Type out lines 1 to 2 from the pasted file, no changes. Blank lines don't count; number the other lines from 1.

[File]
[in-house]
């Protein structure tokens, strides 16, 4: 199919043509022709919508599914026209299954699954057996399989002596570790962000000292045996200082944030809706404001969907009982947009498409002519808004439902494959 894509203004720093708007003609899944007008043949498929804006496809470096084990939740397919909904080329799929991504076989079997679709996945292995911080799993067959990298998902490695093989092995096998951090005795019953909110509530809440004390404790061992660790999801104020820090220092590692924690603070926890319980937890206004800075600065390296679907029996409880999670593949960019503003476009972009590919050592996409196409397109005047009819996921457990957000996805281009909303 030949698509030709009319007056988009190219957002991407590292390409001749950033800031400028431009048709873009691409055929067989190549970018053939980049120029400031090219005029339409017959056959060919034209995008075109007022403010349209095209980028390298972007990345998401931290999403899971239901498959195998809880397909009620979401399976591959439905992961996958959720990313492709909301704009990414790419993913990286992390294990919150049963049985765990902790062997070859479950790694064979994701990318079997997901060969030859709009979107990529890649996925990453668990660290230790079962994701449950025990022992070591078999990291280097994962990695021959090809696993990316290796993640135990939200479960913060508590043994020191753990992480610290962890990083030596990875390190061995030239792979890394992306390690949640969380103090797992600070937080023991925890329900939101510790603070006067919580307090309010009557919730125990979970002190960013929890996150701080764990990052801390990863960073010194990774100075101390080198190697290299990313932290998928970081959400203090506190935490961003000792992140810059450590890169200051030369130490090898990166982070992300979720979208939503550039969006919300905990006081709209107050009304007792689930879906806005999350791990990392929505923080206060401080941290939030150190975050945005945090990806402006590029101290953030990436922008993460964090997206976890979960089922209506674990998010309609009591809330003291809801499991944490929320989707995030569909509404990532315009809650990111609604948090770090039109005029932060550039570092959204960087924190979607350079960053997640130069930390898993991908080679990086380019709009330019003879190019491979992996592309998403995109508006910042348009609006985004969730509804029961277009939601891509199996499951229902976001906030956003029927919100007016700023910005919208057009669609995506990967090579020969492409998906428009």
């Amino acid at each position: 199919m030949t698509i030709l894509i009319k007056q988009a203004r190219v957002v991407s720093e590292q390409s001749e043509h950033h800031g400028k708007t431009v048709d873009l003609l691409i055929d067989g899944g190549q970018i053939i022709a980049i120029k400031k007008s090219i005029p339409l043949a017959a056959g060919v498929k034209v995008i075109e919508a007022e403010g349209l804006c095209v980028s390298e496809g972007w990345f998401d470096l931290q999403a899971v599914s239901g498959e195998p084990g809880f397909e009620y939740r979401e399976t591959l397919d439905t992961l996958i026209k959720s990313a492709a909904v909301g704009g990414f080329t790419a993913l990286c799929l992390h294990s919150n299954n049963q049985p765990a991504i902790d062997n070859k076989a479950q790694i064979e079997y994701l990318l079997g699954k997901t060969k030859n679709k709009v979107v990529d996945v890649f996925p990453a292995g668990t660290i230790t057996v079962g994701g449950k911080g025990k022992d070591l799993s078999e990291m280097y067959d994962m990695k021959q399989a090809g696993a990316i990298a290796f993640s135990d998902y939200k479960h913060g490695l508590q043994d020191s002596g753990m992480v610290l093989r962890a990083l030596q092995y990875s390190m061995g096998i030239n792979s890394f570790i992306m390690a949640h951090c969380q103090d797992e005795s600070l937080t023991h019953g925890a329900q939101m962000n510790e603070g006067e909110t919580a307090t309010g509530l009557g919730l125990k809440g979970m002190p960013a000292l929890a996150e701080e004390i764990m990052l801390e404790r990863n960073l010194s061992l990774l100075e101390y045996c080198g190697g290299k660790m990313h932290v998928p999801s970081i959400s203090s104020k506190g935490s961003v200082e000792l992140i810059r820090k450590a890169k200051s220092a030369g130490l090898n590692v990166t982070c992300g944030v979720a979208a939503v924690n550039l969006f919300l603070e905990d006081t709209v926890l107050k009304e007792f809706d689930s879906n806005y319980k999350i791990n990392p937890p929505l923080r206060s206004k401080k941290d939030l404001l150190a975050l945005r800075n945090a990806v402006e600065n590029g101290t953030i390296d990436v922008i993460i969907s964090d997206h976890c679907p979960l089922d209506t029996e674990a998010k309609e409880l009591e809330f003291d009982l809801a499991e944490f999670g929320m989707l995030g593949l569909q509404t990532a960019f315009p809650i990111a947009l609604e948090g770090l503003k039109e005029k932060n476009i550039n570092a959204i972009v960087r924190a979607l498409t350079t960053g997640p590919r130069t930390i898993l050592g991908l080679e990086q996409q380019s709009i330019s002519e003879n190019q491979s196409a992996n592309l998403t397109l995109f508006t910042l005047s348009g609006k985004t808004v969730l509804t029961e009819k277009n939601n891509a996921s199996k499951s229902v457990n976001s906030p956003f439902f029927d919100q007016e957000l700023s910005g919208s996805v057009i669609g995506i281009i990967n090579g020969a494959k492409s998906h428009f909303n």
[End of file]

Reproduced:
[in-house]
């Protein structure tokens, strides 16, 4: 199919043509022709919508599914026209299954699954057996399989002596570790962000000292045996200082944030809706404001969907009982947009498409002519808004439902494959 894509203004720093708007003609899944007008043949498929804006496809470096084990939740397919909904080329799929991504076989079997679709996945292995911080799993067959990298998902490695093989092995096998951090005795019953909110509530809440004390404790061992660790999801104020820090220092590692924690603070926890319980937890206004800075600065390296679907029996409880999670593949960019503003476009972009590919050592996409196409397109005047009819996921457990957000996805281009909303 030949698509030709009319007056988009190219957002991407590292390409001749950033800031400028431009048709873009691409055929067989190549970018053939980049120029400031090219005029339409017959056959060919034209995008075109007022403010349209095209980028390298972007990345998401931290999403899971239901498959195998809880397909009620979401399976591959439905992961996958959720990313492709909301704009990414790419993913990286992390294990919150049963049985765990902790062997070859479950790694064979994701990318079997997901060969030859709009979107990529890649996925990453668990660290230790079962994701449950025990022992070591078999990291280097994962990695021959090809696993990316290796993640135990939200479960913060508590043994020191753990992480610290962890990083030596990875390190061995030239792979890394992306390690949640969380103090797992600070937080023991925890329900939101510790603070006067919580307090309010009557919730125990979970002190960013929890996150701080764990990052801390990863960073010194990774100075101390080198190697290299990313932290998928970081959400203090506190935490961003000792992140810059450590890169200051030369130490090898990166982070992300979720979208939503550039969006919300905990006081709209107050009304007792689930879906806005999350791990990392929505923080206060401080941290939030150190975050945005945090990806402006590029101290953030990436922008993460964090997206976890979960089922209506674990998010309609009591809330003291809801499991944490929320989707995030569909509404990532315009809650990111609604948090770090039109005029932060550039570092959204960087924190979607350079960053997640130069930390898993991908080679990086380019709009330019003879190019491979992996592309998403995109508006910042348009609006985004969730509804029961277009939601891509199996499951229902976001906030956003029927919100007016700023910005919208057009669609995506990967090579020969492409998906428009």